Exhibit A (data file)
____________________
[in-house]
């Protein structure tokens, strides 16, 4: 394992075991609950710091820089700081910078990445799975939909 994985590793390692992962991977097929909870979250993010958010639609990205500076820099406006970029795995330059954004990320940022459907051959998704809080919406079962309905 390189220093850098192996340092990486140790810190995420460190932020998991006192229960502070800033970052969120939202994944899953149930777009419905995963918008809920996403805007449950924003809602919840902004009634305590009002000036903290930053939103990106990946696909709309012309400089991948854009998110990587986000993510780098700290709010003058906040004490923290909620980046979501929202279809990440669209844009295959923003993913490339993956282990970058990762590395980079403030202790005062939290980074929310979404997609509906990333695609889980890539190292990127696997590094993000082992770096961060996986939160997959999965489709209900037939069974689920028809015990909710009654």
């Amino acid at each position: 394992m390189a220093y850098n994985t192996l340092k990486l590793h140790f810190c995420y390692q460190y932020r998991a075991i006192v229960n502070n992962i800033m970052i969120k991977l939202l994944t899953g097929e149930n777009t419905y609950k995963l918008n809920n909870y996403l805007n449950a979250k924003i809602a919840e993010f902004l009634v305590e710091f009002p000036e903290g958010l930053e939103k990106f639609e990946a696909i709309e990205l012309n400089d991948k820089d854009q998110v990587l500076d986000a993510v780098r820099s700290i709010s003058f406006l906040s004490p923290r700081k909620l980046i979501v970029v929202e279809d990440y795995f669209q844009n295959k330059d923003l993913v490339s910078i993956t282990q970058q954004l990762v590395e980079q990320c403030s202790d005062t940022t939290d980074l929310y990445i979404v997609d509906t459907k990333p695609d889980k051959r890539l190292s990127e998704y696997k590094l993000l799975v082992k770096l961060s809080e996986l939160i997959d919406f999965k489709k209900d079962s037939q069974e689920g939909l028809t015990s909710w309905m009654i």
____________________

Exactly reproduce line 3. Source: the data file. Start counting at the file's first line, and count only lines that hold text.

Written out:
């Amino acid at each position: 394992m390189a220093y850098n994985t192996l340092k990486l590793h140790f810190c995420y390692q460190y932020r998991a075991i006192v229960n502070n992962i800033m970052i969120k991977l939202l994944t899953g097929e149930n777009t419905y609950k995963l918008n809920n909870y996403l805007n449950a979250k924003i809602a919840e993010f902004l009634v305590e710091f009002p000036e903290g958010l930053e939103k990106f639609e990946a696909i709309e990205l012309n400089d991948k820089d854009q998110v990587l500076d986000a993510v780098r820099s700290i709010s003058f406006l906040s004490p923290r700081k909620l980046i979501v970029v929202e279809d990440y795995f669209q844009n295959k330059d923003l993913v490339s910078i993956t282990q970058q954004l990762v590395e980079q990320c403030s202790d005062t940022t939290d980074l929310y990445i979404v997609d509906t459907k990333p695609d889980k051959r890539l190292s990127e998704y696997k590094l993000l799975v082992k770096l961060s809080e996986l939160i997959d919406f999965k489709k209900d079962s037939q069974e689920g939909l028809t015990s909710w309905m009654i």